TV Club

Mad Men season 7 reviewed: The partners finally accept that they’re not underdogs anymore.

The millionaire partners finally accept that they’re not underdogs anymore.

Kevin Rahm as Ted Chaough, Vincent Kartheiser as Pete Campbell a
Kevin Rahm as Ted Chaough, Vincent Kartheiser as Pete Campbell, and Jon Hamm as Don Draper in Mad Men.

Photo by Michael Yarish/AMC

A spring thaw! Birds chirp! Crocuses bloom! John Swansburg liked an episode of Mad Men!

I’m glad you enjoyed this final whirl through the corporate caper machine. Will our heroes woo enough clients in time? Who will make one last hopeful jaunt to California? Can Pete persuade Secor Laxative to come aboard? How much will the company spend to keep Ken Cosgrove in caviar and Margaux?

I’ll confess to feeling a bit exhausted as the capermatic cranked to life one last time. My eyes glazed a bit at the line, “You think we can secure three accounts in 24 hours? We’ve done it before!” But that’s only because I didn’t see what was coming. The repetition was the point. Our heroes are, as the action movie cliché goes, too old for this shit. The scheme fails, and what was interesting was not that it failed, but how. Our team still has the hustle. Despite Ken Cosgrove’s firm no, Don and co. do assemble enough accounts to make a respectable business out West. Eighteen million in billings is nothing to sneeze at! Unless, of course, you’re a firm as big as McCann.

The boardroom scene where Jim Hobart tells Don to sit down (and, essentially, to stop oozing all over the conference table) marked a turning point. Our heroes, despite their millions, still think of themselves as underdogs. Hobart finds this to be absurd, and rather cute: “Stop struggling. You won,” he explains. The acquisition was, essentially, an audition. “It’s done. You passed the test. You are getting five of the most coveted jobs in advertising.” And so the firm—itself as great a character within the Mad Men tableaux as Don or Peggy or Joan—goes down. (The biggest gut punch of the episode, to me, was that the partners all drank beer at their impromptu wake for the firm. Beer? After all those martinis, all those Old Fashioneds, all those elegant liquids in elegant glasses, you guys send off SC&P with a goblet of frothy, foamy bloat? More than anything, the drink selection seemed to mark the end of something.)

You’re right to note how this episode hit the themes of divorce and moving on that have undergirded this season, John. It also focused on the tension between the haves and have-nots that Hanna identified in the premiere. The millionaire partners finally accept, in this episode, that they are not upstart fighters anymore. They’re off to become overlords, and one sign that they’re ready for such a thing is that it barely occurs to them how freaked out their staff must be until Meredith pitches a fit. But getting absorbed into the machine does make them powerless to aid the men and women who work for them.  For the second time in the episode, Don makes a pitch that falls flat: “This is the beginning of something. Not the end.” The crowd barely listens, chattering in worry and dismay. Yeah right, old man. I heard the lyric that played over the credits as condemnatory: “Money burns a hole in my pocket.” And in your conscience, Matthew Weiner seemed to say.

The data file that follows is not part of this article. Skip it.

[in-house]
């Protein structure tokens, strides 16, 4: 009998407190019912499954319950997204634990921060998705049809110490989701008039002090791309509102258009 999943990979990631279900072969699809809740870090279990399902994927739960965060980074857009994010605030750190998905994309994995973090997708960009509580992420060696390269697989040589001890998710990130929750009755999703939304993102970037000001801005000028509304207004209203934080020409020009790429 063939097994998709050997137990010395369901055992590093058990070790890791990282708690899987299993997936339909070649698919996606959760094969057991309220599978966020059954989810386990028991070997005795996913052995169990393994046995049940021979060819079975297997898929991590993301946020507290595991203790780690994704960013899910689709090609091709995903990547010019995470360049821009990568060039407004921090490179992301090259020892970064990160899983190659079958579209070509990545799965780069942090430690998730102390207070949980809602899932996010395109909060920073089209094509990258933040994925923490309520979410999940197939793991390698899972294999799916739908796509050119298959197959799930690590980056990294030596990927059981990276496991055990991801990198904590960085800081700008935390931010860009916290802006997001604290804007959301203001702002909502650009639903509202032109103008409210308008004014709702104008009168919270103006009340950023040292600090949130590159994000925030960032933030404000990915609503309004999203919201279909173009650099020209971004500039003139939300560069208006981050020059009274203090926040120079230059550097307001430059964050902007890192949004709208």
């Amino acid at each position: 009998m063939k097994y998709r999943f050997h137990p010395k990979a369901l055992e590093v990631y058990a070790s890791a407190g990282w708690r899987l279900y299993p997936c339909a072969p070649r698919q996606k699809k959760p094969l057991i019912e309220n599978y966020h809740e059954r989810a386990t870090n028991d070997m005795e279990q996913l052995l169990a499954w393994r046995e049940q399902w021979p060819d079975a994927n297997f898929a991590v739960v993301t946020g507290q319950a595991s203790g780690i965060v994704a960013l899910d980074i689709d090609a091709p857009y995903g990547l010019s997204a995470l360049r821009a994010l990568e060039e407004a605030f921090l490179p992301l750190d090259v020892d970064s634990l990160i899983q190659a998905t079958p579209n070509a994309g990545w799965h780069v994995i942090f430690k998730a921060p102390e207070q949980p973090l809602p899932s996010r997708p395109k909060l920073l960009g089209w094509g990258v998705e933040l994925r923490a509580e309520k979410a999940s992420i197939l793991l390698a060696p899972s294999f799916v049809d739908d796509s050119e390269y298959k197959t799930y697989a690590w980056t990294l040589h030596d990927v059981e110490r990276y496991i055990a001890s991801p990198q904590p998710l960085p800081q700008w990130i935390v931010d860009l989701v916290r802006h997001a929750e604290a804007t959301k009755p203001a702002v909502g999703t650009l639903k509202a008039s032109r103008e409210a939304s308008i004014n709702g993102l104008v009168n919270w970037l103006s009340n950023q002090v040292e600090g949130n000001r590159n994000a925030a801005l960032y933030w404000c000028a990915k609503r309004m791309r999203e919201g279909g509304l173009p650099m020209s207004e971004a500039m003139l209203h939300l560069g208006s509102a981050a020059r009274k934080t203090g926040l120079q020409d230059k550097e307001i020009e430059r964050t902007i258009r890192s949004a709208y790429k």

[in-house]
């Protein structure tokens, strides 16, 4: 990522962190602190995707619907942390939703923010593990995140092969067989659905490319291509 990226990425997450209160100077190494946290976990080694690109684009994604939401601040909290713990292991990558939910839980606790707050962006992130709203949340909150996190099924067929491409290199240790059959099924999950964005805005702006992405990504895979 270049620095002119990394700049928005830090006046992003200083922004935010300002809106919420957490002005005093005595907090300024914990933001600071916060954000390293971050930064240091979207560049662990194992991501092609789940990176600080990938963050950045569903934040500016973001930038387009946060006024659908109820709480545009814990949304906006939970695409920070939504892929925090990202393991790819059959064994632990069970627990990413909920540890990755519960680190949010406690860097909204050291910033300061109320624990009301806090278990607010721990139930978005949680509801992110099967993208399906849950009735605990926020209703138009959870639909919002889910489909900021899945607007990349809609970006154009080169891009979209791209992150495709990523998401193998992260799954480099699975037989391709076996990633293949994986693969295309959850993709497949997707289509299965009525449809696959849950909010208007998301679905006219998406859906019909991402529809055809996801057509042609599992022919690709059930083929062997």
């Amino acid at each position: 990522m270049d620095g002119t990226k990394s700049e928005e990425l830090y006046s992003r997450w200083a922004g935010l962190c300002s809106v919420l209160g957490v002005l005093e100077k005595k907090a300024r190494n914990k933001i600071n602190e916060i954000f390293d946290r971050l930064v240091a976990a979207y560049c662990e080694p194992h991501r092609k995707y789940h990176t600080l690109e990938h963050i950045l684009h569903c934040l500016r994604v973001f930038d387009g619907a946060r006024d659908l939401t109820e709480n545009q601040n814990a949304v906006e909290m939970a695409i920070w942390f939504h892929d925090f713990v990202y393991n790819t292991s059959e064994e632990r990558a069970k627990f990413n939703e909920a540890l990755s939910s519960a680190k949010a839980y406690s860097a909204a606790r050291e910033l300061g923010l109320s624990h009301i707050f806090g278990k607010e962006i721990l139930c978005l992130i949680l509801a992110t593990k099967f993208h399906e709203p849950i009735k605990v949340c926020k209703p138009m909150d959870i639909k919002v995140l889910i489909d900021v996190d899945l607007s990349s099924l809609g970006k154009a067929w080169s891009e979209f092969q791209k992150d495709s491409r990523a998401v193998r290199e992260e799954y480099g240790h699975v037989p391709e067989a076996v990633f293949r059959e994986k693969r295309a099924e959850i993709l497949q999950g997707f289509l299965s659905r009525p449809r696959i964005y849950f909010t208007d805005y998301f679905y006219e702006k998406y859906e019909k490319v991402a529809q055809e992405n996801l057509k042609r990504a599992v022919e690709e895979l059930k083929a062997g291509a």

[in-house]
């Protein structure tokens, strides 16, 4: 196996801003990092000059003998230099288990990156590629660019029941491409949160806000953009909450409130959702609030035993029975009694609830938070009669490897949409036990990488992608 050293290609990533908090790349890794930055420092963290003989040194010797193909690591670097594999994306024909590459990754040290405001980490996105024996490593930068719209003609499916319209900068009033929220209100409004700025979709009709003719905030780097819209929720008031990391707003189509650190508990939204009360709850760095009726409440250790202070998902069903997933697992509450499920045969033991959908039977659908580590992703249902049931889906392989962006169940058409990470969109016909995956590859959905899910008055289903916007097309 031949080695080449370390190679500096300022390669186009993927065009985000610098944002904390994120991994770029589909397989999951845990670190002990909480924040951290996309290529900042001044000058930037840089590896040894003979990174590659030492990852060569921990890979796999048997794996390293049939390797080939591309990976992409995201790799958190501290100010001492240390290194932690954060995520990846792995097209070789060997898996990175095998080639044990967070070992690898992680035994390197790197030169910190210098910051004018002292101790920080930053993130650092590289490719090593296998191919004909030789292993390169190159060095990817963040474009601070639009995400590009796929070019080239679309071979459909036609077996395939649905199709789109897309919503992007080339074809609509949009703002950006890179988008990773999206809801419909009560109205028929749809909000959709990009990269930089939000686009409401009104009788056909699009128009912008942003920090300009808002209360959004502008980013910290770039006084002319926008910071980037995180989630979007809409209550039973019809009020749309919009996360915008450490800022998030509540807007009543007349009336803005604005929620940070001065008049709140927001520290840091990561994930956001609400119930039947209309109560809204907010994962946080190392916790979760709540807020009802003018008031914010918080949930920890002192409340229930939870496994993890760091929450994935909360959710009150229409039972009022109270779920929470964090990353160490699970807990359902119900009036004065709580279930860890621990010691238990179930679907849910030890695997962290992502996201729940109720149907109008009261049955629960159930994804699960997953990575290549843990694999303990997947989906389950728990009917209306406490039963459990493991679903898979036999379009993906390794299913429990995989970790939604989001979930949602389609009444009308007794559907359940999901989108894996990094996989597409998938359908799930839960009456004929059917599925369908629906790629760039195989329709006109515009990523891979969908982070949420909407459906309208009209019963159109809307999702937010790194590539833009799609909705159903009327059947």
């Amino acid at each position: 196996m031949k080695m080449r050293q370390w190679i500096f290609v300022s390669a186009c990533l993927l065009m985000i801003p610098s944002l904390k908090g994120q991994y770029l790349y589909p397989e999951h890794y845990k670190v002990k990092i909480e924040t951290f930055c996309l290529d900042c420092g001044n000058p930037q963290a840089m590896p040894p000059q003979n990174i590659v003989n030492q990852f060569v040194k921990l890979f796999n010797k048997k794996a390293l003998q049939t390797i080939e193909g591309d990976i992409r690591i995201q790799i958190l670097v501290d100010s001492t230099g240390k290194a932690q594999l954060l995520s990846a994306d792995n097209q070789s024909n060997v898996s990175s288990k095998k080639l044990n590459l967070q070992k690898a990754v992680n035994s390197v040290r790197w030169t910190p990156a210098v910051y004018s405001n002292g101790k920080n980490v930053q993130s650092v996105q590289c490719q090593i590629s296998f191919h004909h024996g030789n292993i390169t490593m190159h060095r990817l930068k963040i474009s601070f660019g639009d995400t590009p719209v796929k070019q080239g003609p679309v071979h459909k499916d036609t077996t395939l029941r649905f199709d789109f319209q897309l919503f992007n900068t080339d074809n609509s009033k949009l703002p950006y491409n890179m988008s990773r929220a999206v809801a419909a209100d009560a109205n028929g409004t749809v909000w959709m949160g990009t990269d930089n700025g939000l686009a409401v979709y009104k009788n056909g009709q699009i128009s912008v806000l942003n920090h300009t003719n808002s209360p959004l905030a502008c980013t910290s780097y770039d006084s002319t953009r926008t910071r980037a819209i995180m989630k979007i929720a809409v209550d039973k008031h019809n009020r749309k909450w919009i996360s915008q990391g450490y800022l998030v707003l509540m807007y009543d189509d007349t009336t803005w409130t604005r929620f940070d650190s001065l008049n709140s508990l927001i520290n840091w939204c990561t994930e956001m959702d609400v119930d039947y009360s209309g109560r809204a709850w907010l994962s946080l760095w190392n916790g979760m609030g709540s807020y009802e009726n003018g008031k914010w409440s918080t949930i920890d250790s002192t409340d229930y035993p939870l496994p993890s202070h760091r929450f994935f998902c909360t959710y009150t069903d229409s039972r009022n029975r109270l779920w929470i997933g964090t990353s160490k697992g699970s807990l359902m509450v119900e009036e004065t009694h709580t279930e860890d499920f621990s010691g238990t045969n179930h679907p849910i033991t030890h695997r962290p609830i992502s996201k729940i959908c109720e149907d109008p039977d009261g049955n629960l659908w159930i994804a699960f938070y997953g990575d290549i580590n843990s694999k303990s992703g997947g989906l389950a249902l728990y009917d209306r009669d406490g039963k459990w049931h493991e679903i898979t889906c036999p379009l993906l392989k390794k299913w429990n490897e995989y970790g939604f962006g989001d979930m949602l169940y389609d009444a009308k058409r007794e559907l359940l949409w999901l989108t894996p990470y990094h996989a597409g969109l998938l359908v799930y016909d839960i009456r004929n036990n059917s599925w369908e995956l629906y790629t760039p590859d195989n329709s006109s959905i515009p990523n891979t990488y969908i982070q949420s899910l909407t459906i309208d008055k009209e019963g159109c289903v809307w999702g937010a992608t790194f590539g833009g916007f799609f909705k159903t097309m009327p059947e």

I, too, appreciated the touching moments between various members of the team. In addition to the ones you mentioned, John, I enjoyed Joan giving Roger a tender hug and resting her head on his shoulder when they first learn of McCann’s double-dealing, and the moment between Ted and Don where Ted apologizes for taking Don’s place in California. But the scene between Stan and Peggy—not the phone scene, but the scene where it becomes clear to Stan that Peggy, in talking about the choices women make, is talking about herself and her own choices—is perhaps one of my favorites in the show’s entire run. A next generation version of “The Suitcase,” the great late-night bonding episode featuring Peggy and Don.

I loved the moment where comprehension dawns on Stan’s face, and then he goes for it, saying: “What did you do?” He could have left his discovery tacit, unsaid, understood, but instead he asks, giving Peggy a chance to explain, to Stan, to us, maybe to herself, how she feels about having given up Pete’s baby long ago. “I don’t know” where he is, she explains. “But it’s not because I don’t care. I don’t know because you’re not supposed to know. Or you can’t go on with your life.”

She seems genuinely uncertain about whether the Don Draper “this never happened” school of emotion management is actually what’s best. But also intent on living the live she has chosen, to the fullest. That’s why, I think, she’s right to go to McCann, which can launder her scant résumé with its sheer size and spit her out in “three years” as ready to go somewhere more interesting. I did wonder, though, why the headhunter thought Peggy would do well at McCann while Joan holds out dim prospects for herself. Perhaps creative warmed up to women earlier than the clubby golf-and-dinners world of accounts?

Hanna, I’m curious what you made of Joan’s beau this episode. I agreed with your point last week that Joan’s line offering to give up Kevin was odd, ambiguous, and arresting—I had to play it twice. In the end I took it as a pointed barb—she followed up with something like “that’s essentially what you’re asking”—but you’re right that Mad Men doesn’t give us much maternal Joan to go on. As much as I want to see Joan happy with her new fella, it is a little hottie ex machina, no?

My goodness, Meredith, we should put a bell on you,


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